How To Reduce Stormwater Pollution
Stormwater pollution can be caused by a variety of everyday activities. Pollution can be caused by activities such as washing your car, using chemicals on your lawn, and even improperly disposing of pet waste. So, what can you do to reduce stormwater pollution this spring?
Oil, grease, asbestos, and other toxics from spilled fluids often make their way into our storm drain system. Once they have made it to the storm drains they are not treated before reaching our waterways—making our waterways unsafe for wildlife and people. Here are some helpful tips to prevent this from happening…
- Use a local car wash to prevent oil, grease, and other toxics from washing into the storm drains. When washing at home, vehicles should be on the lawn, which can absorb unwanted runoff.
- Repair leaks and dispose of used auto fluids and batteries.
- Avoid hosing down your garage floor and driveway; instead, sweep regularly, pick up the debris, and place it into the appropriate trash receptacle.
Unnecessary use of fertilizers contributes to water pollution when washed off and into our storm drains. Fertilizers can lead to the formation of algal blooms. Algal blooms cause a loss of oxygen in the water posing a direct threat to aquatic life. Follow these tips when caring for your lawn this spring…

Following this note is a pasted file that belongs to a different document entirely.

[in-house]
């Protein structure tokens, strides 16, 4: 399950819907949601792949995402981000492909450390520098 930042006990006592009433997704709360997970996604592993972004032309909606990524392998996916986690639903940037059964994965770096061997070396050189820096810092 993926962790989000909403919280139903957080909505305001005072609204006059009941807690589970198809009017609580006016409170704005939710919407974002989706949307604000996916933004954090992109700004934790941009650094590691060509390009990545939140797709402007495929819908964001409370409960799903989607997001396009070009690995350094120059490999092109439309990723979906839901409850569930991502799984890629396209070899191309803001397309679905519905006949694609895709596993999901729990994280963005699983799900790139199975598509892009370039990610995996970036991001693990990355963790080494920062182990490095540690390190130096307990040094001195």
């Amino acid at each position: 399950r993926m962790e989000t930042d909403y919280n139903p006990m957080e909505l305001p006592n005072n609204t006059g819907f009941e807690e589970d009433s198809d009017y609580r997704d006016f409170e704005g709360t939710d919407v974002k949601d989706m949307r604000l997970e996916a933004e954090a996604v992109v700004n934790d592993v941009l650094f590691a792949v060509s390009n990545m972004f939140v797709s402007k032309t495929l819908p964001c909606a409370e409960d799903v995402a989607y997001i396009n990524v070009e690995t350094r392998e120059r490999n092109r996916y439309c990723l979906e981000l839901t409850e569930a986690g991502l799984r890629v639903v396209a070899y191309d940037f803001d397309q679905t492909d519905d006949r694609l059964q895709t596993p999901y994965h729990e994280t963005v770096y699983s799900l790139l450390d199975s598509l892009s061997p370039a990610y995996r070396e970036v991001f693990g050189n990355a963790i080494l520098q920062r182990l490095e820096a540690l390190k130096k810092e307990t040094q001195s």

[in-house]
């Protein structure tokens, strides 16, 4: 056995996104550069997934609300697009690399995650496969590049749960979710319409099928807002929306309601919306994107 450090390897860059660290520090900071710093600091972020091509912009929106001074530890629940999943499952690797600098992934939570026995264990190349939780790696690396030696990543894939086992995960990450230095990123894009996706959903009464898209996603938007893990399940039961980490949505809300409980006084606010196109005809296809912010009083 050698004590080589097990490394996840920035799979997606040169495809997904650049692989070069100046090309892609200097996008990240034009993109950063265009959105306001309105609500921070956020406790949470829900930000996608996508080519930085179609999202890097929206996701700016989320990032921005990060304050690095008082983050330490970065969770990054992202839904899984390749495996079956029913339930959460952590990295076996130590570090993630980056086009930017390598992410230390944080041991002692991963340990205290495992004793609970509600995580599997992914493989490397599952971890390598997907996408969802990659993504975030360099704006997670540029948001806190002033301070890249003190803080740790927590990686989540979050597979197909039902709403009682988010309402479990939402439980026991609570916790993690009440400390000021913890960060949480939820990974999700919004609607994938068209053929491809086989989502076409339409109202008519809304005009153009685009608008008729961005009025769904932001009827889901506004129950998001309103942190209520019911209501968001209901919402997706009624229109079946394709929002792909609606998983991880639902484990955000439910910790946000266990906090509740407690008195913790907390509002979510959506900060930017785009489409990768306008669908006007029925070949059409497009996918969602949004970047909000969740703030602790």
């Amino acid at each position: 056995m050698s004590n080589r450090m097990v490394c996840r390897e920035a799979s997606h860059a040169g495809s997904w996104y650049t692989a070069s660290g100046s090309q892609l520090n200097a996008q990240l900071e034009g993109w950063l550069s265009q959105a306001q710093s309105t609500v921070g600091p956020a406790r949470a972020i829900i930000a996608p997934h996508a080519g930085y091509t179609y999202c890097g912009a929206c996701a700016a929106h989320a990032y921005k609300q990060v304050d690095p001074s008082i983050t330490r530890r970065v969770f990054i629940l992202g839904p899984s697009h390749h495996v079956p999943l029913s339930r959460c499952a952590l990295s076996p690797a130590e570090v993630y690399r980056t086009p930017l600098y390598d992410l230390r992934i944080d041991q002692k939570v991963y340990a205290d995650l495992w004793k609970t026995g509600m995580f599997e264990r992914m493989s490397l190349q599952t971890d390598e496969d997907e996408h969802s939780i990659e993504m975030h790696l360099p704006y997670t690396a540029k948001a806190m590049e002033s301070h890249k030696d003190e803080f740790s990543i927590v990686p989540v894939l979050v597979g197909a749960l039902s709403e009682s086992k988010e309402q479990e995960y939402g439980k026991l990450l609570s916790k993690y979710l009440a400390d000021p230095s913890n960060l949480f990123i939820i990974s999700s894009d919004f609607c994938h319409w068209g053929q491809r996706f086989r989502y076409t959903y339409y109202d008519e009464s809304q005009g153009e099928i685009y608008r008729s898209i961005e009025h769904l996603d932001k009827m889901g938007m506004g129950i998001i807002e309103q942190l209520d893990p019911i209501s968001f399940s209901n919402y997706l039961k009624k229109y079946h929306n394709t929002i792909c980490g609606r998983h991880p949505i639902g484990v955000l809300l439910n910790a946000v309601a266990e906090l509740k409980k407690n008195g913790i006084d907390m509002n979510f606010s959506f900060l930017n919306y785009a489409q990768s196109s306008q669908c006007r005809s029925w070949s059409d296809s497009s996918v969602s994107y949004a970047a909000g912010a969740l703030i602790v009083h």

- Do not apply fertilizers before rain is forecast.
- Use fertilizers and pesticides sparingly. Use lawn care items as directed; always keep them away from ditches, gutters, and storm drains. Store them in a covered area, off the ground, to prevent contact with water.
- Don’t sweep, rake, or blow yard waste into the street or storm drain.
- Make your landscape water-friendly with green infrastructure. Consider installing permeable pavers, rain barrels, French drains, and bioswales. When you make an effort to control the flow and sinking of water in your landscape, you’re helping to keep harmful items out of the storm drain system as well as capture water naturally.
Pet waste is another contributor to stormwater pollution that can degrade our water quality. During rainfall, any pet waste left on lawns and sidewalks will wash into storm drains. The waste contains bacteria, parasites, and viruses that will end up flowing directly into local waterways where they can harm human health and the environment. How do we prevent this?
- Be sure to pick up your pet waste and place it in the appropriate trash receptacle.
- Pick up pet waste before it rains.
When it comes to reducing stormwater pollution we all need to be part of the solution. If you see someone disposing of anything down a storm drain or directly into any body of water or ditch, obtain a license plate number or address and report it to:
It’s a Crime: (614) 871-5322, online: www.itsacrime.org
Report the release of any material that impacts public health or the environment, including chemicals and petroleum products to:
Ohio EPA 24-hour hotline: (800) 282-9378
You can also contact us about any non-emergency water pollution and we will contact the appropriate agency or you can find additional information and resources on reporting stormwater pollution through the Be The Change for Clean Water website.